Games for Lunch: Professor Layton and the Curious Village
0:00 I actually played a 10-minute demo of this game months ago at a Nintendo event. I was impressed with the concept if not with the difficulty of the first few puzzles. But I'm a puzzle addict, so it's gonna take a lot to stump me. I'm also very humble.
0:01 A haunting tune plays over a muted cartoon intro screen featuring a bouncing car and a askew houses. It reminds me of nothing so much as The Triplets of Belleville.
0:02 I enter my name "by hand" (i.e. using frustrating handwriting recognition) and the game segues into some nice full-screen animation on the bottom screen. A tall guy in a ridiculously tall hat hands his young friend get a letter.
0:04 The young one asks the old "professor" why they're settling an inheritance dispute. The voice acting is impressive, with some enchantingly precious English accents.
0:05 Baron Reinhold passed away. His treasure is hidden in the village. Whoever finds it gets his estate. Pretty boilerplate plot, but the animation and British accents keep me enraptured.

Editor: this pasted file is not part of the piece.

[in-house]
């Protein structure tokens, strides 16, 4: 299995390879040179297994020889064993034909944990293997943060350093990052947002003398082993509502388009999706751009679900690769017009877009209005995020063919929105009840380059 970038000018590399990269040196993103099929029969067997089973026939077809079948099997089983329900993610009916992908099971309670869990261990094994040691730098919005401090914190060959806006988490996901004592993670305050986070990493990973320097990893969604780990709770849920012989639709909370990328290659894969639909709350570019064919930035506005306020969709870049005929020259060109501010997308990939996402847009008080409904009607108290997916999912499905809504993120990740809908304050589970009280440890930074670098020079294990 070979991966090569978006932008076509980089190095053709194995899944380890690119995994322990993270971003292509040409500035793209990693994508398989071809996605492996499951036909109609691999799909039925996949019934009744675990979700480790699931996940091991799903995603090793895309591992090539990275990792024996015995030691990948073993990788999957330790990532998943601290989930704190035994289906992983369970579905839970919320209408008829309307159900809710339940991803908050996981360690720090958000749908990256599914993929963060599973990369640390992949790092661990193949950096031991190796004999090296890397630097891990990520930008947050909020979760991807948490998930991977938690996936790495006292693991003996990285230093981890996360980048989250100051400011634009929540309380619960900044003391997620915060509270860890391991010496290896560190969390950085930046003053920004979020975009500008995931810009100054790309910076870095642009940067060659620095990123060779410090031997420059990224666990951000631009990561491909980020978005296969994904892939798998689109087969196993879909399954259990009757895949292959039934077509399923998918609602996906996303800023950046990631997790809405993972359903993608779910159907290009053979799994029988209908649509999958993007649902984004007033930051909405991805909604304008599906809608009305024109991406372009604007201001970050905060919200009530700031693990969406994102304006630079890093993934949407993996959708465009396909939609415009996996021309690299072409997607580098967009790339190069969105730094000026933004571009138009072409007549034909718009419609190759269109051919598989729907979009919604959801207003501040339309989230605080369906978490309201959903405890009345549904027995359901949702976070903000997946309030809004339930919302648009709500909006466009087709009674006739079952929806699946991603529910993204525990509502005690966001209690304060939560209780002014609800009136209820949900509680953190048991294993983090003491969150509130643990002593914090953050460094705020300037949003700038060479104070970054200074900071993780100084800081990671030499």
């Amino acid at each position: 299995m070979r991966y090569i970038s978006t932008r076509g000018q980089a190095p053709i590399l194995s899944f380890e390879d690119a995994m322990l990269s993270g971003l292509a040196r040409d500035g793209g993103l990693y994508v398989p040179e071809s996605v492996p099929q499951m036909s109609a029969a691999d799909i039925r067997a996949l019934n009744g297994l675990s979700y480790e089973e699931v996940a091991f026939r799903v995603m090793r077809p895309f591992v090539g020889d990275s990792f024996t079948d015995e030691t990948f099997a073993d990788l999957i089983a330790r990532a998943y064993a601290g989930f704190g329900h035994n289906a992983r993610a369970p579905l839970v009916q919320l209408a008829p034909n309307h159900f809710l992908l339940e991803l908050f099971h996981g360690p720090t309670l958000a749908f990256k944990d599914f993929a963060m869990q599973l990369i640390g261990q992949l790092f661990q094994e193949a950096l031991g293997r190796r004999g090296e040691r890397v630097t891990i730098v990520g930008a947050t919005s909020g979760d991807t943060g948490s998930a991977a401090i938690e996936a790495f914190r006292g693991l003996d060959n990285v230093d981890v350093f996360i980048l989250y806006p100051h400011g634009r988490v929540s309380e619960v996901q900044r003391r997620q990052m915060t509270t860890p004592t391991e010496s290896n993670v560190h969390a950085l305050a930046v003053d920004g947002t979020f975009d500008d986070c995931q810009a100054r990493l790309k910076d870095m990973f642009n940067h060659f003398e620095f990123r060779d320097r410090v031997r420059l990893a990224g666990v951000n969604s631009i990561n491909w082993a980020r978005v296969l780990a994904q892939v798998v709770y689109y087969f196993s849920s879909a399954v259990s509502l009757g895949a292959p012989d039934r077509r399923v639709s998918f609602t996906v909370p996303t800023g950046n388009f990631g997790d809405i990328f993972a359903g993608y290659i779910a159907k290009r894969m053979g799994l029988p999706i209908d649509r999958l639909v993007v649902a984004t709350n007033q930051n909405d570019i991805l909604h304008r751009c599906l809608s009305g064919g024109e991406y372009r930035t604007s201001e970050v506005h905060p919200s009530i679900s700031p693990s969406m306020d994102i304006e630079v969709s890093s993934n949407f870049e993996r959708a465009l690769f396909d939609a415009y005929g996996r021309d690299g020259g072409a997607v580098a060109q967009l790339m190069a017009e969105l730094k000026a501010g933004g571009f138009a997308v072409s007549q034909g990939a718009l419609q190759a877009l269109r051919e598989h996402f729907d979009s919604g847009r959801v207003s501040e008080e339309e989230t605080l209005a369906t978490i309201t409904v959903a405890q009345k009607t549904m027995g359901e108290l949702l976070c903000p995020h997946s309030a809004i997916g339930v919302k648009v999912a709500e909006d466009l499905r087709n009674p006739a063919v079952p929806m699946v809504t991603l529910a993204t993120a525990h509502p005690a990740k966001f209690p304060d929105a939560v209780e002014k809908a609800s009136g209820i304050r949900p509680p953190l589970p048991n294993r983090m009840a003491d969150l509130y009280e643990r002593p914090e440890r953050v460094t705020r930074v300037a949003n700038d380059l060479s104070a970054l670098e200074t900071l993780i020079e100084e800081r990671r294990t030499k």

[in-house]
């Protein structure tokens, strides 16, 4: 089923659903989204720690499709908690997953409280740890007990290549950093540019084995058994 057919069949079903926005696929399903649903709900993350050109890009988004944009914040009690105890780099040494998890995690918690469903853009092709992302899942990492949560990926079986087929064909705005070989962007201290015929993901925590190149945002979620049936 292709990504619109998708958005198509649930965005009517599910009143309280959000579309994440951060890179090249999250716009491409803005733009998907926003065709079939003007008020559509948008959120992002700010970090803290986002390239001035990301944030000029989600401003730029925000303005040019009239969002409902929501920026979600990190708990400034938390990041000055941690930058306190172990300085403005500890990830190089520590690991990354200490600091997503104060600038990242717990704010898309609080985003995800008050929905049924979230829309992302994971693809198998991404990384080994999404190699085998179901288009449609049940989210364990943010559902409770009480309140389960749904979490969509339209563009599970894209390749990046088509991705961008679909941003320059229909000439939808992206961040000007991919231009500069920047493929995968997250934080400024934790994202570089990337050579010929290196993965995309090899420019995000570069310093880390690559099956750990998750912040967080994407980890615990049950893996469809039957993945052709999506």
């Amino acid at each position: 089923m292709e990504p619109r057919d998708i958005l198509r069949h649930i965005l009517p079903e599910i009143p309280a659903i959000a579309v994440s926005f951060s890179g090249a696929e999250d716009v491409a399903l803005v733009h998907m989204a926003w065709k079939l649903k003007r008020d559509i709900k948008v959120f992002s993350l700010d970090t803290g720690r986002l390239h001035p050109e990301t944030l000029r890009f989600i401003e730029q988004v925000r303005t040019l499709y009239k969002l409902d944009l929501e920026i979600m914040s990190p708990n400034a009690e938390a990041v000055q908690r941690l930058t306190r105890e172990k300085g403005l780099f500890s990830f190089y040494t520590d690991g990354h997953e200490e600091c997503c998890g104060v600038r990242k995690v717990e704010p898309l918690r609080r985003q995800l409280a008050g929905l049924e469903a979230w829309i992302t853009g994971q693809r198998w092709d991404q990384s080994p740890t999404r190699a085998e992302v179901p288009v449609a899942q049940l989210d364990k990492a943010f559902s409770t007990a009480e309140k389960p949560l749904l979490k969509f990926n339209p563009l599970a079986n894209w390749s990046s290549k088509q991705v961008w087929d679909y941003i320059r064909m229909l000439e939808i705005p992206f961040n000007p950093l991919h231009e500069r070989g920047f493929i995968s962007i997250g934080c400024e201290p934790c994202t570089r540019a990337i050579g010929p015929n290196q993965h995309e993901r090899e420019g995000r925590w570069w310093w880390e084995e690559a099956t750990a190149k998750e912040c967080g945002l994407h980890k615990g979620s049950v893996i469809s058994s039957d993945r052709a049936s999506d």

0:06 The place we're going is called "St. Mystere." Groan. Apparently we've been hired by Reinhold's widow.
0:08 The map to our location is the first puzzle. "Think of it as a warm-up for things to come." Hmmm... I can't help but think Layton is talking to ME and not his young companion! This puzzle is worth 10 "picarats," whatever those are.
0:09 "My village is on a road that leads to no other towns." Well that's a pretty stupid road then, innit? Still, it's incredibly easy to trace out the roads and figure out which one has only one house on it. Yawn.
0:10 CORRECT! The game tells me in big, bright letters "Layton's apprentice saves the day," Luke says in that jaunty British lilt of which I can't get enough. *Swoon*